Wednesday, March 09, 2005

The Internet and the Dictionary

It was not much more than ten years ago that the Internet first began getting hot, and I signed on for the ride. Actually, it wasn't the Internet per se but a bulletin board and email service for teachers with a limited gateway to the Internet. After several months of slipshod service and text-only browsing, I was ready for the real thing and blazed onto the Information Highway at a modem speed of 14.4 kbps.

I thought it absolutely amazing and wonderful to surf from one country to the next and to email people from all over the planet: Singapore, Japan, Israel, the UK, and of course Canada and the US. It was, and it still is, but I tend to take it for granted now.

My next computer whizzed around the Net at double the speed (28.8 kbps), and the one after that doubled the speed again (56 kbps). I stayed at that speed for quite a while. I resisted moving to high speed/broadband because I didn't want to get too used to it should we decide to move to a remote area with slow service. Even now, when we go to the cottage, the maximum speed that I obtain is 28.8, and it is sometimes below 20.

What I am getting at is this: now that internet access is so fast, I'd rather find a file online than on my own computer — it's quicker. For example: I was recently backing up some blogs. It was easier for me to re-download the picture from my own blog rather than search for it on my computer.

Searching to check a spelling, meaning, or looking for a synonym is so much easier and faster than getting up, finding my dictionary and/or thesaurus and thumbing through the pages. That's the rather obscure point of the above obscure graphic. Using Firefox, I can download extensions for an immediate search. To the right, you can see (well perhaps you can't see at this size) my current searches.

My most frequently used extended search is I simply press CTRL + T to open a new browser tab, so that I can keep the window that I was working on — say, a blog. I type the word into the search bar, press ENTER and have my definition in no time flat. Then, I click back to my blog entry or whatever, and continue my work (for that is what I choose to call it, my friend).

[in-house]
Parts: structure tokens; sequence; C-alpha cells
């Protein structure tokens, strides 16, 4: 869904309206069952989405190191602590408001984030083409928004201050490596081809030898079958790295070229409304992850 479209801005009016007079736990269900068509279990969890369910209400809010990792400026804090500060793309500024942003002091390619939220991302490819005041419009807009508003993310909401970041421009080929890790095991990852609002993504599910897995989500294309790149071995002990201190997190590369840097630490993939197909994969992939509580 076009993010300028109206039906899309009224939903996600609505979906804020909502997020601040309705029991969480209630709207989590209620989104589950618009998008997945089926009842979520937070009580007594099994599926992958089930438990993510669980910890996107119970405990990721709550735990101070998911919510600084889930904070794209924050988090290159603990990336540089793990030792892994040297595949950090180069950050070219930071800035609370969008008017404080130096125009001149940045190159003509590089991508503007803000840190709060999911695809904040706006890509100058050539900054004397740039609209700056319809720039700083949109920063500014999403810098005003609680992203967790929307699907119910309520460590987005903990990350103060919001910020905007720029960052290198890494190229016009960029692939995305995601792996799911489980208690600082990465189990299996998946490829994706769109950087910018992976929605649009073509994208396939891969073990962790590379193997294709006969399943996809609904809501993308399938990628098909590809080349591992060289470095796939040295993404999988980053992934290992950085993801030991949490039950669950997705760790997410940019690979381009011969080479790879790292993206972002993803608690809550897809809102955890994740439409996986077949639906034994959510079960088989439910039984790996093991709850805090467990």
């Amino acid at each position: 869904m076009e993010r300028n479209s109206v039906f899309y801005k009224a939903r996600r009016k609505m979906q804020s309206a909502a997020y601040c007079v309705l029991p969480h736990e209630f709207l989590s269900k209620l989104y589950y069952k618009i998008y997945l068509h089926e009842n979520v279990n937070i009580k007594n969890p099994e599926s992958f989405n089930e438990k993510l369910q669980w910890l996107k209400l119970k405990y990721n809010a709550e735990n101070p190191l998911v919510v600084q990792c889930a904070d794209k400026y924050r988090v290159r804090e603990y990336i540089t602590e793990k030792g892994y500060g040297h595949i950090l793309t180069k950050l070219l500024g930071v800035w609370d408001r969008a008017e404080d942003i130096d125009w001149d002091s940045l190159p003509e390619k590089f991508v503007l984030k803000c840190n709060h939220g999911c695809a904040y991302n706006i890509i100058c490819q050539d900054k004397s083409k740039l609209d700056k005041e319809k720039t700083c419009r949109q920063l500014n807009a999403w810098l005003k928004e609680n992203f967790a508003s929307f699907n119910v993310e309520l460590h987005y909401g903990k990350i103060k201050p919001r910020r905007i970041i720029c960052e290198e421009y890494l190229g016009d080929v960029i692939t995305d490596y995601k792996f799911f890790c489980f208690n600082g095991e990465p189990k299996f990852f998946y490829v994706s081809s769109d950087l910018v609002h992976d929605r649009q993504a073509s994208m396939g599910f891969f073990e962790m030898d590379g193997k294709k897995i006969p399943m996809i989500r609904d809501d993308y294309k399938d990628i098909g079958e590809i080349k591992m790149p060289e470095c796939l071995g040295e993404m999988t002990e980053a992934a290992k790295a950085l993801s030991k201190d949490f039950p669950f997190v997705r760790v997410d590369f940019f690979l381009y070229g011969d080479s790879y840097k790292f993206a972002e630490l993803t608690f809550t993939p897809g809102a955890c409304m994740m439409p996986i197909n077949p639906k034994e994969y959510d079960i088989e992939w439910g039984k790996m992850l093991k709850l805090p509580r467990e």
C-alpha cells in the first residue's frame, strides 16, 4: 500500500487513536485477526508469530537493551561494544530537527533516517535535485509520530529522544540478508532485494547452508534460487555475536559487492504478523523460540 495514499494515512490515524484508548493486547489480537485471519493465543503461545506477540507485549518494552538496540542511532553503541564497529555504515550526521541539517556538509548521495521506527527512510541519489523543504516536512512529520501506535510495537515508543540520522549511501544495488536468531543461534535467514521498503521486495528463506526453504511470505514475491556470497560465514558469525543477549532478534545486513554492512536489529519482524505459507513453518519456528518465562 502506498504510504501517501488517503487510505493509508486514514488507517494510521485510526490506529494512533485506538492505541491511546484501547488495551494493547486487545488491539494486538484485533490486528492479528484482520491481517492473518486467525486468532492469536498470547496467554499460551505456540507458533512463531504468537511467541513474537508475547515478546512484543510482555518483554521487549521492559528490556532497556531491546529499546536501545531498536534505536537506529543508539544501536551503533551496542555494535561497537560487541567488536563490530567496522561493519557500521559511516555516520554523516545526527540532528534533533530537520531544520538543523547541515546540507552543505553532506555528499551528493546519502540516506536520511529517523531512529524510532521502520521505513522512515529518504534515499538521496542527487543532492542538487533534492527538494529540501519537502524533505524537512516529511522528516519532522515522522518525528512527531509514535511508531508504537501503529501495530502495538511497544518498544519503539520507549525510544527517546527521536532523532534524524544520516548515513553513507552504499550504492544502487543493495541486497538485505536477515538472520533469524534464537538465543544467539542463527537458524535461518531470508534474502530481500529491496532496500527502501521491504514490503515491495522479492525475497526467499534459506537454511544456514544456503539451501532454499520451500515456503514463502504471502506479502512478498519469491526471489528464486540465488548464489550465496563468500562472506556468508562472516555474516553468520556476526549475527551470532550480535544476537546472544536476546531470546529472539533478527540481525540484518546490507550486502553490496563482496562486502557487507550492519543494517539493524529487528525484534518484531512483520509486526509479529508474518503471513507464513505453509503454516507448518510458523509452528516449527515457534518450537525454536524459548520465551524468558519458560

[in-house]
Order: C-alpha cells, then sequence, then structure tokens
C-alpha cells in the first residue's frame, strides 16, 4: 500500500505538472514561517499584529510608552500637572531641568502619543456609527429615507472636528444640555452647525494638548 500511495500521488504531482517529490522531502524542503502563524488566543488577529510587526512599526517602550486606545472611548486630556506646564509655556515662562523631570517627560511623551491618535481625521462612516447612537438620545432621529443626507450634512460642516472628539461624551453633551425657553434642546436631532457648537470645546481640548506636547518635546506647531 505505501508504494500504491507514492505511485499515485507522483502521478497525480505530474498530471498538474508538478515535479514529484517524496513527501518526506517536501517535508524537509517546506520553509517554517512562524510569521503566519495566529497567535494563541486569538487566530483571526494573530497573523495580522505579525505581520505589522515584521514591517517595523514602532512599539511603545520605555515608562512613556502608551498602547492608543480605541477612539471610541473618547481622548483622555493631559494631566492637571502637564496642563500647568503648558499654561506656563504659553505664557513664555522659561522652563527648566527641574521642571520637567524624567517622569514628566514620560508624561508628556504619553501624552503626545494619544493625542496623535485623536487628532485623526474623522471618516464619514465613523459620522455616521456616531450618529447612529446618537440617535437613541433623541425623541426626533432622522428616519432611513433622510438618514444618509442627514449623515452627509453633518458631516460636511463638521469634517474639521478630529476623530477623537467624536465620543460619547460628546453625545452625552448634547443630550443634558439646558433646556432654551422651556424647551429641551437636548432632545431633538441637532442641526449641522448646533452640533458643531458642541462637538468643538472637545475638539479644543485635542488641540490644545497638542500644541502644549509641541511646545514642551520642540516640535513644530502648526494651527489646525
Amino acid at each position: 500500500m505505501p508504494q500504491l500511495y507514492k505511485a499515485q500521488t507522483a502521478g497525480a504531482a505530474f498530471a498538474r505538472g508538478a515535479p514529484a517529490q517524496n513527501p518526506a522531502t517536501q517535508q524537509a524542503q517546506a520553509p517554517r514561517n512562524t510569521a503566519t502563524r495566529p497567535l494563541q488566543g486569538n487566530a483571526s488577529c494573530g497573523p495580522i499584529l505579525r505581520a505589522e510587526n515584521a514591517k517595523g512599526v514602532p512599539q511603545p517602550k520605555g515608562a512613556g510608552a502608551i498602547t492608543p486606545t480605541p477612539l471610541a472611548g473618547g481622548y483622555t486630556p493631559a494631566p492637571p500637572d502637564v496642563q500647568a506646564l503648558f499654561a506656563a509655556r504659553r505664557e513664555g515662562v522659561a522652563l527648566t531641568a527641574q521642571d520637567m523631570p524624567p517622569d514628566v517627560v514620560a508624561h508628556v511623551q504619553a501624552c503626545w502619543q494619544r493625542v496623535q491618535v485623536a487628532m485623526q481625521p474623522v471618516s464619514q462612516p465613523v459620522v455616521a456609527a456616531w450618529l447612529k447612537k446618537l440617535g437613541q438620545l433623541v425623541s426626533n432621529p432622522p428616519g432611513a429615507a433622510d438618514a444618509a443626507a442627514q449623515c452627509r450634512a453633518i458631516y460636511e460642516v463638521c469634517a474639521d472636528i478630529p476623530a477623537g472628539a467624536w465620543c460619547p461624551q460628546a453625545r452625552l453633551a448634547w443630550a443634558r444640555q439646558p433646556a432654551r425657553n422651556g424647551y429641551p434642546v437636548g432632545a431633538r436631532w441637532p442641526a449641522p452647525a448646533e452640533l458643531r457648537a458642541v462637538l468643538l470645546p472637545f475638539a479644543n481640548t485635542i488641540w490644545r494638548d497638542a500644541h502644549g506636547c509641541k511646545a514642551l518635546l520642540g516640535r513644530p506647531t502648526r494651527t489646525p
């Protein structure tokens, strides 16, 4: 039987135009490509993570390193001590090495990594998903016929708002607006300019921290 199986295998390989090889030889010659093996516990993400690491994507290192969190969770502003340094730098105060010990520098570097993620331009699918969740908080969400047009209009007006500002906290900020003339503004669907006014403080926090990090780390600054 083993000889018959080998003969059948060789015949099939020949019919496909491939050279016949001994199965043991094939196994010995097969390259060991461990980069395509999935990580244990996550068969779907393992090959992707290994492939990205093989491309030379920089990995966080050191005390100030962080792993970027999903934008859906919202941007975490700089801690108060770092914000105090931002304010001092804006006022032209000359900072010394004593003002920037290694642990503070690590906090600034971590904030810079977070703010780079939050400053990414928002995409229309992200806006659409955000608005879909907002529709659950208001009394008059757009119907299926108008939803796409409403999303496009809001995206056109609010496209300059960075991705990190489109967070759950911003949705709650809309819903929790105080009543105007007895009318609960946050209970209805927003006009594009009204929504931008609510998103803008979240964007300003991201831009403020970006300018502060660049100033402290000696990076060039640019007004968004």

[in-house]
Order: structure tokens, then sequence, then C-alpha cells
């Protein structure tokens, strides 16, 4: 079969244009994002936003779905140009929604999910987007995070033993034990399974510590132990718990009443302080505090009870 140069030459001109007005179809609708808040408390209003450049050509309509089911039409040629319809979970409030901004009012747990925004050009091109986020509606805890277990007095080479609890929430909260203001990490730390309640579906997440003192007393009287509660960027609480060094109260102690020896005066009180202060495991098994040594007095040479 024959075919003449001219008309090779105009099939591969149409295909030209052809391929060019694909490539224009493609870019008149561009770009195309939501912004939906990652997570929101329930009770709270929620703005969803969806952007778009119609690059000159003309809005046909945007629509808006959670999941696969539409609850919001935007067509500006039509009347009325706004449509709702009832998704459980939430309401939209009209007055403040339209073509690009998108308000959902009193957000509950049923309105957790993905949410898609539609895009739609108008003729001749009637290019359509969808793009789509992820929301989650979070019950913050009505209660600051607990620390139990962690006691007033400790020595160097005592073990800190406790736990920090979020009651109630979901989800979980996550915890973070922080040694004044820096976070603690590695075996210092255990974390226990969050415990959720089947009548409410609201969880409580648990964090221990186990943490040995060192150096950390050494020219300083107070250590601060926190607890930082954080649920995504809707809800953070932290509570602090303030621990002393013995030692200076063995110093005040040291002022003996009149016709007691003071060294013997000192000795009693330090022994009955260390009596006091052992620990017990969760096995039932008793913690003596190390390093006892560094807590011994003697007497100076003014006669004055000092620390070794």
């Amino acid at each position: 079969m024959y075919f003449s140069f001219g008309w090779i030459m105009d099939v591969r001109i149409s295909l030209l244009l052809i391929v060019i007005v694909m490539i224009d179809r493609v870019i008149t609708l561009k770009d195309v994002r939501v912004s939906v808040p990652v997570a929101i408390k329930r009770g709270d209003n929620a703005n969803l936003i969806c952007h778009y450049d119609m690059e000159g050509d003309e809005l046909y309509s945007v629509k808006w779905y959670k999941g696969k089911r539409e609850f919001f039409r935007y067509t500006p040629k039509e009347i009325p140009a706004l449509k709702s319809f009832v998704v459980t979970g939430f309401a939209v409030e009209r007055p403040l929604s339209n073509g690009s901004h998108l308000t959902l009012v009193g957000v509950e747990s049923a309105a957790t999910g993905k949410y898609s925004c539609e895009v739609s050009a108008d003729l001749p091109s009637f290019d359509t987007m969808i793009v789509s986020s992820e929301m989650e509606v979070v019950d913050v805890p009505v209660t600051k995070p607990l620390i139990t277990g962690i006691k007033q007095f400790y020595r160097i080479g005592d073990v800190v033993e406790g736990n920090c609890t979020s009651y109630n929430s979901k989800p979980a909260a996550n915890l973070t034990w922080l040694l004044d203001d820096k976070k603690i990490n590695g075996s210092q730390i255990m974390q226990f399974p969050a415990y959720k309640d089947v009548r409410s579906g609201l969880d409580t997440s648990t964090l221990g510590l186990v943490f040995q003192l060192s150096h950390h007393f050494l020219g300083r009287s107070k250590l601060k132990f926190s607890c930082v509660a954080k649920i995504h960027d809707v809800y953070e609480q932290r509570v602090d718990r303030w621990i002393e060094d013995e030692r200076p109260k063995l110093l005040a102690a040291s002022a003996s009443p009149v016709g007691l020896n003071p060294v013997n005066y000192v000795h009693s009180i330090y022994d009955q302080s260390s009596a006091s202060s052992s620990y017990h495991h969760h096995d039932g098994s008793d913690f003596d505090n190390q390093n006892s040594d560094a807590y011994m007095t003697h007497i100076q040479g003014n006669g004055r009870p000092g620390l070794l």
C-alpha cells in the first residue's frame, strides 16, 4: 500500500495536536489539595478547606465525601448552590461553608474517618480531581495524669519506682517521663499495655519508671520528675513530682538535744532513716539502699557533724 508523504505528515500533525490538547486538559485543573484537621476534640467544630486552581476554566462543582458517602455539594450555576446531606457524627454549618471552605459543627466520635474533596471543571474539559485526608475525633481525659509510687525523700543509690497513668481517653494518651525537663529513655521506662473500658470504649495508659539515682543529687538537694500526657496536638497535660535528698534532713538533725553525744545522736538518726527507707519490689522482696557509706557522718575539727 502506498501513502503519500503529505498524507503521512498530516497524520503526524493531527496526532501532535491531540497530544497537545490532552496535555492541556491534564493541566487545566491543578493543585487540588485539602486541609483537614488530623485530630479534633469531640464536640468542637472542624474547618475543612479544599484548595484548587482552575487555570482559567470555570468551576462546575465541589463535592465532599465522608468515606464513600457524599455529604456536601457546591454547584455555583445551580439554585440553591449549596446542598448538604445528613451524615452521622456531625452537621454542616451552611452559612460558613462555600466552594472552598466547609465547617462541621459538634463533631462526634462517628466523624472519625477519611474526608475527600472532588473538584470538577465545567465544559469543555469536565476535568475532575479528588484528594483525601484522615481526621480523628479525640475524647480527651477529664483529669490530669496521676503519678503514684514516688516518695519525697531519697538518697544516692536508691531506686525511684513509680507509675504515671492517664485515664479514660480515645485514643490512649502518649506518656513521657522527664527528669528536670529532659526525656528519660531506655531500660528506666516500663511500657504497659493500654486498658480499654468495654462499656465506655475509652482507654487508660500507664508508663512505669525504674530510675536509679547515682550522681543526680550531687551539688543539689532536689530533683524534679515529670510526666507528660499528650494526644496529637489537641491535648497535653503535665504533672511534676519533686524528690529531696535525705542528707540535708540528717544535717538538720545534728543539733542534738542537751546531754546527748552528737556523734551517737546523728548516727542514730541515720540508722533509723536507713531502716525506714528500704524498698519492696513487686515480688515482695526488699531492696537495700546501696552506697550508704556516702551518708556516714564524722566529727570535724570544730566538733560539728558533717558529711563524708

This is pretty darn important to me because my spelling is not getting any better. Let me see, if you want to spell occurrence, do you double the C, the R, or both? Does it end with an ance or an ence? Frankly, I no longer have a clue.

Part of it is because I am a Canadian, stuck between American and British English and not knowing which way is up. Do I spell it defence or defense, license or licence? I don't know; I have lost my way. Do we practise or practice? I think the Canadian way is to use practise for the verb and practice for the noun, but I am no longer certain of anything pertaining to this language.

This probably didn't confuse me at all at one time. Doubtless, I was taught the proper Canadian way in school and was never truly aware that there was another way. As I think about it, I am sure that every novel we ever read in school was of Canadian/British origin. These days, however, I am exposed to both varieties of English, including certain Canadian variants, and I can't seem to remember which usage is most proper for me. It must be so easy to be a Yank or a Brit and to always be certain of the one and only correct way. Now, I know both ways, but I can never recall which one is correct for me, or indeed if I might be hallucinating and there really is only one proper way and, now in my confusion, I just think that there is another.

They say that knowledge is power, but I am finding that it results in confusion.



karla said...

How true this is! I would be completely lost without the Internet. I could easily write a post to follow up with the "Internet and the Dictionary" about "The Internet and the Phonebook". I immediately recycle any phonebook or yellowpages directory left at my door. Its so much faster to find what you are looking for online!

Dora said...

I can't even remember what my life was like before internet.